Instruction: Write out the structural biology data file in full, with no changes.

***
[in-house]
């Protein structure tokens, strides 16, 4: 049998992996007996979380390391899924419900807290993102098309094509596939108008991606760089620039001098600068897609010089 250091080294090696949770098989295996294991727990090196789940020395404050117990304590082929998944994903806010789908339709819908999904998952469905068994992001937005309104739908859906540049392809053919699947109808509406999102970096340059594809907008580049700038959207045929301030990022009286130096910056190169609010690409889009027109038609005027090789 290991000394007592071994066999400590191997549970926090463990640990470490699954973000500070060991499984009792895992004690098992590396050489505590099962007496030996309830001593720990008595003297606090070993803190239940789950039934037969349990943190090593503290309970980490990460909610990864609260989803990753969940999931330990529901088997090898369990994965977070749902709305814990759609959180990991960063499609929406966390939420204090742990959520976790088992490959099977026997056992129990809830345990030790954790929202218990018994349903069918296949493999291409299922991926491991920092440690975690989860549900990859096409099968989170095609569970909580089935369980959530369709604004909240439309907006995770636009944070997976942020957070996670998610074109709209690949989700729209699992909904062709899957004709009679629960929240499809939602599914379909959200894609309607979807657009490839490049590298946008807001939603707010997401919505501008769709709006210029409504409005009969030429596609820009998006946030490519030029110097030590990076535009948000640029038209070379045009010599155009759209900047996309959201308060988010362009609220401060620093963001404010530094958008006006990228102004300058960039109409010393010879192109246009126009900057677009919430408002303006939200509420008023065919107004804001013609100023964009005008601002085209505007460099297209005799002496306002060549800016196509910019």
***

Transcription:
[in-house]
């Protein structure tokens, strides 16, 4: 049998992996007996979380390391899924419900807290993102098309094509596939108008991606760089620039001098600068897609010089 250091080294090696949770098989295996294991727990090196789940020395404050117990304590082929998944994903806010789908339709819908999904998952469905068994992001937005309104739908859906540049392809053919699947109808509406999102970096340059594809907008580049700038959207045929301030990022009286130096910056190169609010690409889009027109038609005027090789 290991000394007592071994066999400590191997549970926090463990640990470490699954973000500070060991499984009792895992004690098992590396050489505590099962007496030996309830001593720990008595003297606090070993803190239940789950039934037969349990943190090593503290309970980490990460909610990864609260989803990753969940999931330990529901088997090898369990994965977070749902709305814990759609959180990991960063499609929406966390939420204090742990959520976790088992490959099977026997056992129990809830345990030790954790929202218990018994349903069918296949493999291409299922991926491991920092440690975690989860549900990859096409099968989170095609569970909580089935369980959530369709604004909240439309907006995770636009944070997976942020957070996670998610074109709209690949989700729209699992909904062709899957004709009679629960929240499809939602599914379909959200894609309607979807657009490839490049590298946008807001939603707010997401919505501008769709709006210029409504409005009969030429596609820009998006946030490519030029110097030590990076535009948000640029038209070379045009010599155009759209900047996309959201308060988010362009609220401060620093963001404010530094958008006006990228102004300058960039109409010393010879192109246009126009900057677009919430408002303006939200509420008023065919107004804001013609100023964009005008601002085209505007460099297209005799002496306002060549800016196509910019």